As for how all those nuggets got into the revised rent law, no politician is exactly crowing about it, but they don't seem to have been accidental, either. Lobbyists for the Legal Aid Society spent three weeks in Albany during the tail end of the legislative session. The organization's attorney in charge of civil law reform, Judith Goldiner, downplayed their role, saying they would wait outside offices, make recommendations to legislative aides and lawyers, and "hope they listened." But another tenant advocate said Goldiner and two others "scrutinized every word" of the legislation. Then Assembly Speaker Carl Heastie went and agreed to a deal no Democrat in regular touch with tenants could stand behind, according to the advocate, organizer Esteban Girón of the Crown Heights Tenant Union.
"We felt we were going to get at least one major thing. from one day to the next, when the speaker basically chose to accept this deal," he said. "By doing so it left the Assembly in a really difficult position. Most [sympathetic legislators] had significant disagreements with what the speaker had agreed to, but to vote against it would be to vote against their new speaker."
This could explain the absence of gloating from politicians. Renter groups active in Albany were pushing to eliminate the 20 percent vacancy increase, the deregulation threshold, making renovation increases last only until the job is paid off, and tying preferential rents to to the Rent Guideline Board's annually set increases. None of that happened.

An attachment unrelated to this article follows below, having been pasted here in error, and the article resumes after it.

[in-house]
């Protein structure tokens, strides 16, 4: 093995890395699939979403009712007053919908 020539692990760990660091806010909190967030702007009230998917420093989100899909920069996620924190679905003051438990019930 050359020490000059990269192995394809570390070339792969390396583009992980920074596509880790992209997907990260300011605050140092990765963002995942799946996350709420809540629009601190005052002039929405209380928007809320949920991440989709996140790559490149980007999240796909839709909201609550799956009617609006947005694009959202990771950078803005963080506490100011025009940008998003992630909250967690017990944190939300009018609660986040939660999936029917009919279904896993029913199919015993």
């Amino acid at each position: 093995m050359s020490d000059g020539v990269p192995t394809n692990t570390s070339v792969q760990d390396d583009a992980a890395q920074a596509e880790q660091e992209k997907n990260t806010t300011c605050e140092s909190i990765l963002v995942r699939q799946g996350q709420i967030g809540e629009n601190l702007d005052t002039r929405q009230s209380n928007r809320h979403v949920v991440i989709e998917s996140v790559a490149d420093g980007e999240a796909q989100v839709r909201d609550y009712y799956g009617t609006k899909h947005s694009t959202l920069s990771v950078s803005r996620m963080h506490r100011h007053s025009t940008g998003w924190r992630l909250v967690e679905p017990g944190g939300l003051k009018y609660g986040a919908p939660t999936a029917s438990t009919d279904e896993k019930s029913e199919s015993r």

"We were extremely disappointed to not be able to get our top priorities accomplished," Goldiner said, explaining that the indictment of former Assembly speaker Sheldon Silver and Senate majority leader Dean Skelos on corruption charges should have created momentum. "We felt going in that this was a year of a lot of possibility, especially seeing two of the three major players going down basically because of their ties to real estate."
Landlord partisans, on the other hand, are disputing the intent behind the new law, saying that it wasn't meant to give tenants the concessions advocates say it was.
"The statute as a whole doesn't change anything," Matthew Brett, a partner at a landlord-side law firm, told the Wall Street Journal. The tenants' interpretation "is basically sort of a reach."
Frank Ricci, spokesman for the Rent Stabilization Association, a lobbying group that might be more accurately represented with the word "End" in front of its name, concurred. He told Gotham Gazette, "The bill in its entirety did so much on so many things that there are drafting inconsistencies throughout the bill. It is not pristine and clean as it has been in past years."
Lawyers in both corners think the fate of the new language could end up being decided in court. In the meantime, activists are reserving special ire for Gov. Cuomo, who Glover said "is responsible for the terrible deal that we got," and gearing up for four years from now, when the regulations expire once more.